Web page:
Sunday, October 4, 2009

Generational Conflict In Health Reform

I thought that the following excerpts from an article in the New York Times about the AARP provided an interesting insight into the politics of proposed health care reform legislation:

"The AARP's 40 million members are split about evenly between those who have access to Medicare, the federal government’s health program for the elderly, and those who are too young to be eligible for such benefits. The younger members, or those between the ages of 50 and 64, sometimes face terrible choices in the private insurance market, with age and declining health status making premiums high and benefits poor. But members 65 and older get among the most secure medical benefits in the country, and many are in no mood to share.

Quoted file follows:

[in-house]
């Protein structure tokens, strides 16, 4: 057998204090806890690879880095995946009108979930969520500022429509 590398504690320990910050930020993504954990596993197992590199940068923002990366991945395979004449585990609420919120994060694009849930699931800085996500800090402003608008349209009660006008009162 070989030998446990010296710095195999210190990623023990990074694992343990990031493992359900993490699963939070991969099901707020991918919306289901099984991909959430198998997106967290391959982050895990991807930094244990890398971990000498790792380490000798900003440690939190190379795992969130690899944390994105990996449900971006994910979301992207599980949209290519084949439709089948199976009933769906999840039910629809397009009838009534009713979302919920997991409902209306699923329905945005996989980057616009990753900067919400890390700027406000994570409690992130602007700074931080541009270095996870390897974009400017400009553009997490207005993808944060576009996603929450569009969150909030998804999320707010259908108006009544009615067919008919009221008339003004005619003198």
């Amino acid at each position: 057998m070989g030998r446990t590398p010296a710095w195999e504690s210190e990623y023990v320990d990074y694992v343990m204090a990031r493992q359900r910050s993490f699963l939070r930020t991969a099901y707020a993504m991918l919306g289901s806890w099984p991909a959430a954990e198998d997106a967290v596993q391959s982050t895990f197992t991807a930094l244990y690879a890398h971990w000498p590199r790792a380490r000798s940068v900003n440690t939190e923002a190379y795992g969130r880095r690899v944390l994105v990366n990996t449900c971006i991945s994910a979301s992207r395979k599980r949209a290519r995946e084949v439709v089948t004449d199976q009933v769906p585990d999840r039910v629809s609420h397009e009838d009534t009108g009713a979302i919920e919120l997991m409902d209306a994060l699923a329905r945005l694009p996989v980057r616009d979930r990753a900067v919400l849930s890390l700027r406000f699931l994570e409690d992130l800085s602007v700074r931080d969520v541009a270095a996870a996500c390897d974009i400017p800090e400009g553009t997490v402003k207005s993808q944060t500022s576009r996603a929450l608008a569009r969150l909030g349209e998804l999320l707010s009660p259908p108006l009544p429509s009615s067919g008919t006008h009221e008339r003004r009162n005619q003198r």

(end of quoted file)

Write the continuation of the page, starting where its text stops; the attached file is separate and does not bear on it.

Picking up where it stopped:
"This divide mirrors a larger generational debate. Proposals on Capitol Hill to expand health care coverage largely rest on forcing younger and healthier people to get insurance, expanding the money available to subsidize care for others. But the proposals also count on about $400 billion in savings over 10 years in the Medicare program. In effect, the young and the old are being asked to sacrifice for the middle-aged."

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